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Opinion: Hypochondria is Funny, But Not in a Ha-Ha Way

Opinion: Hypochondria Is Funny, but Not in a Ha-Ha Way

By Lauren Modery of Hipstercrite

I loved watching Woody Allen films as a teenager because as a bad Jew (“bad” in that I’m still not quite sure when Rosh Hashanah is), I found him not only hysterical, but relatable as well. There was one facet of his character -which also happens to be a real-life trait of his as well– that I didn’t relate to growing up, and that was of his unrelenting and unapologetic hypochondria. I had difficulty understanding how a person could think they were sick or dying a fair chunk of the time, until one day I felt the same way. And it wasn’t funny like a Woody Allen movie and I wasn’t funny like Woody Allen. Instead it has been a personal purgatory that makes me want to hide under the couch and only occasionally outstretch a paw of curiosity.

I thought my hypochondria would be short-lived, but as I write this, it appears to be at an all-time high (except for when the Xanax kicks in- then it’s at an inconsequential medium). I’m not quite sure what triggered this affliction, but my best guess was the day I turned 30 (go ahead, laugh).

Turning 30 didn’t appear to be an emotionally big deal when it happened, but deep down I think the internal switch of childhood to adulthood was fully flipped. That defining moment has since sent me into a tailspin. I watch confused and bewildered as my peers get married, have children, or in some instances, unfortunately, get ailments or pass away. I stand slack-jawed as the wrinkles on my parent’s skin multiply and my grandmother’s stoop gets steeper and steeper. The realization that this ship ain’t stopping has finally hit me; no more twenty-something fantasies that we’re all going to live this one out forever.

So what does my hypochondria entail? Well, it includes a lot of self-diagnosing via WebMD. I would actually go to the doctor instead of checking WebMD obsessively, but if I did, I’d probably become the What About Bob? of my doctor’s office. There are also frequent panic attacks (and I don’t use that word lightly: they’re full-on pacing-shaking-sweating-pleading with my boyfriend to take me to the hospital attacks) triggered by some arm or leg pain that I’ve immediately concluded is a blood clot ready and willing to start its immediate course to my brain. Recently a stiff neck (most likely caused by all this anxiety hoopla) made me believe that I had spinal meningitis even though I was vaccinated for it during college. At various points I’ve also convinced myself that I had “side cancer,” an infected gall bladder, a broken rib, diabetes and irritable bowel syndrome.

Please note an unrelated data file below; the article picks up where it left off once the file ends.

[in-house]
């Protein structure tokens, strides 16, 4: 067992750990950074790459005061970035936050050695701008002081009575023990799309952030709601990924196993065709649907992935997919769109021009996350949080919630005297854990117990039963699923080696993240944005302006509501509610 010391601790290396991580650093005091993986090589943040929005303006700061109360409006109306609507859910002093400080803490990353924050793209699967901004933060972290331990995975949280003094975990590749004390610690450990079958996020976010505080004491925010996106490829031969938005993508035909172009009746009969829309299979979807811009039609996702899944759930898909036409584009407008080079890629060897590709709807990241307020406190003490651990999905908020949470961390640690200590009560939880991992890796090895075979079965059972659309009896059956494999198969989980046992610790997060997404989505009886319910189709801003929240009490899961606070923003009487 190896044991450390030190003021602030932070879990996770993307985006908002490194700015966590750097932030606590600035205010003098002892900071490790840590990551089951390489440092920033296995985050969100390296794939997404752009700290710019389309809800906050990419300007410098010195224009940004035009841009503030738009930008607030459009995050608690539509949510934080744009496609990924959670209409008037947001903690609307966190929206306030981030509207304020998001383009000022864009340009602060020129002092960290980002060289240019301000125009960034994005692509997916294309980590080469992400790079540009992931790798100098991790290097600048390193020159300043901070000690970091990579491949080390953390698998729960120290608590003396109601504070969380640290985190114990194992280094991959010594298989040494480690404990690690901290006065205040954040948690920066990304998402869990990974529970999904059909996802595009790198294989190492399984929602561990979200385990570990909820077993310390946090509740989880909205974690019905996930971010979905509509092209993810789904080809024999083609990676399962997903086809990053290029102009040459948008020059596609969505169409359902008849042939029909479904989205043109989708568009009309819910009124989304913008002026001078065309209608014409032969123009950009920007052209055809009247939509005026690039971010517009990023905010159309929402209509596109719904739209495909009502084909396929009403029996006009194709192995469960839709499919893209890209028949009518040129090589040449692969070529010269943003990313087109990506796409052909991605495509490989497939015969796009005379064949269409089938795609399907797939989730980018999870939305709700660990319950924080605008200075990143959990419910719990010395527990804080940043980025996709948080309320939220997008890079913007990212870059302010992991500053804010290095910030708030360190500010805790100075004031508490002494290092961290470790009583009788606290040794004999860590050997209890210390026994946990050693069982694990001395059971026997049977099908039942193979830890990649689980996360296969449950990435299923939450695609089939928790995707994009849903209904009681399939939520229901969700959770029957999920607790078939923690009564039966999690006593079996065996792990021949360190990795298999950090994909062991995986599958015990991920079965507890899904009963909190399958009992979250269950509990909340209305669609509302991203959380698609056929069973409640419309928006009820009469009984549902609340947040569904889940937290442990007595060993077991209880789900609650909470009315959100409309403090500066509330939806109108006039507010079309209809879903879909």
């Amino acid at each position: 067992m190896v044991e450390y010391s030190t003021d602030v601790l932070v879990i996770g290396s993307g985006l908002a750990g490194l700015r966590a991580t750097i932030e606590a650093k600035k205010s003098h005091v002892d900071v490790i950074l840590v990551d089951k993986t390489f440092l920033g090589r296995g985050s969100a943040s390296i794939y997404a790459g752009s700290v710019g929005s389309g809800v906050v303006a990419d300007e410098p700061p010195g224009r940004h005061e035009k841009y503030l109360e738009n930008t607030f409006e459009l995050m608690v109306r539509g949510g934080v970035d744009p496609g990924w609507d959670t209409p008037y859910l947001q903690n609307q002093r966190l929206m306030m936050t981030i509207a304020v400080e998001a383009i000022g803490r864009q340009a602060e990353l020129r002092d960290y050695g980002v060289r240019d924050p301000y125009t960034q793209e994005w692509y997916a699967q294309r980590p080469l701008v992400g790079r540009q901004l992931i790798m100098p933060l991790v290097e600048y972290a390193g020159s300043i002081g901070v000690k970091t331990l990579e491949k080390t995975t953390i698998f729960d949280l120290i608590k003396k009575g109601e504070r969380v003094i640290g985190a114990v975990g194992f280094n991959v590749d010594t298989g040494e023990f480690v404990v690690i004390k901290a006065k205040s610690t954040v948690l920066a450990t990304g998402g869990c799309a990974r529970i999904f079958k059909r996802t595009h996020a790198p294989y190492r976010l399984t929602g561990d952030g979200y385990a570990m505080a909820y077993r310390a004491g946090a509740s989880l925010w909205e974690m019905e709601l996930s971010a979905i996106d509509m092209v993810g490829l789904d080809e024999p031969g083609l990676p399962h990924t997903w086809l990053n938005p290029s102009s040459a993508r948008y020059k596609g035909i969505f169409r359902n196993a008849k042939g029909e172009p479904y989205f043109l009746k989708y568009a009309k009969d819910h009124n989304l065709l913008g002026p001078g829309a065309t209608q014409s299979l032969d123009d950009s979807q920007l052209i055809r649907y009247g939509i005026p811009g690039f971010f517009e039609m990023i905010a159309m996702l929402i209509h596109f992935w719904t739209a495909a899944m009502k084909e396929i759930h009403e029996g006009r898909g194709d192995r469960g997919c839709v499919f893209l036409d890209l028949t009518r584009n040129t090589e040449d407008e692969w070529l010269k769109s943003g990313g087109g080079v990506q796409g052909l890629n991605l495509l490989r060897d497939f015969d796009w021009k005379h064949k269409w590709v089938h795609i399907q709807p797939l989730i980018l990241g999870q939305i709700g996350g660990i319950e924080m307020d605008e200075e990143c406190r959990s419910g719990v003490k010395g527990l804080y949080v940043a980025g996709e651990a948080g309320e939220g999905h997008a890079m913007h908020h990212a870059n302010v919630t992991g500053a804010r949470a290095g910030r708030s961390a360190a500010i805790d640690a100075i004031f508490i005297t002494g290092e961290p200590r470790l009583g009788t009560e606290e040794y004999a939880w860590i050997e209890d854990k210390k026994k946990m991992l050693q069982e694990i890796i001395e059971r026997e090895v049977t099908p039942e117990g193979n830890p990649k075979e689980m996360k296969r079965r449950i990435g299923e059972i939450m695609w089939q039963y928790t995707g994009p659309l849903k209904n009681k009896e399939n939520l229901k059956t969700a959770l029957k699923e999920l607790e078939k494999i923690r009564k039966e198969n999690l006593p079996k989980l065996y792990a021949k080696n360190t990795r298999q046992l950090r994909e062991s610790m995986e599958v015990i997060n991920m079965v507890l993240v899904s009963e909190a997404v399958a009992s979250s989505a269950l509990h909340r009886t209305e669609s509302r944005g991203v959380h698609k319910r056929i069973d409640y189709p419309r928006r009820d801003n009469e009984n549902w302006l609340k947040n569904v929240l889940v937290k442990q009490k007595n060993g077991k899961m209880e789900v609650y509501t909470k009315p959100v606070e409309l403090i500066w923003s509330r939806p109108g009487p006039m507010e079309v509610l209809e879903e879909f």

In Allen’s films, they don’t show you how exhausted Woody’s character is from all his anxiety and hypochondria at the end of the day. Instead, he has some love interest chasing him or a lucrative creative project on the horizon. In real life, hypochondria can be debilitating. It can drive your patient loved ones to lose patience and prevent you from living the life you want to live. As I work on this newly developed tribulation, I know the first order of business: BLOCK THE LIVING HELL OUT OF WEB MD.

Curious about ways to curb your anxiety and panic?

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How to Leave Comfort Zone

How to Leave Comfort Zone

By:  Mary Hoofnagle

It seems everyone has a list of things they wish they could do, but feel like they can’t.  We all have plans, goals, and dreams, but feel trapped by every day life.  We all pull from the same list of excuses:

I don’t have enough time.

I don’t have enough money.

I don’t have enough energy

I need to finish…first.

I’m afraid that…

It won’t work anyway.

What if…

I just don’t feel like it.

It’s not the right time.

I have to pay off debt.

The kids take up all my time.

I can’t.

As soon as…

Ben Franklin said, “He that is good at making excuses, is seldom good for anything else.”

If you need to hear it another way, The Wolf on Wall Street author Jordan Belfort would tell you, “The only thing standing between you and your goal is the bullshit story you keep telling yourself as to why you can’t achieve it.”

I know.  You are convinced it is not bullshit.  You really don’t have enough time.  It’s the truth!  But the honest truth is all of these excuses point directly toward the real reason we aren’t doing all the things we’ve always wanted.

We are comfortable.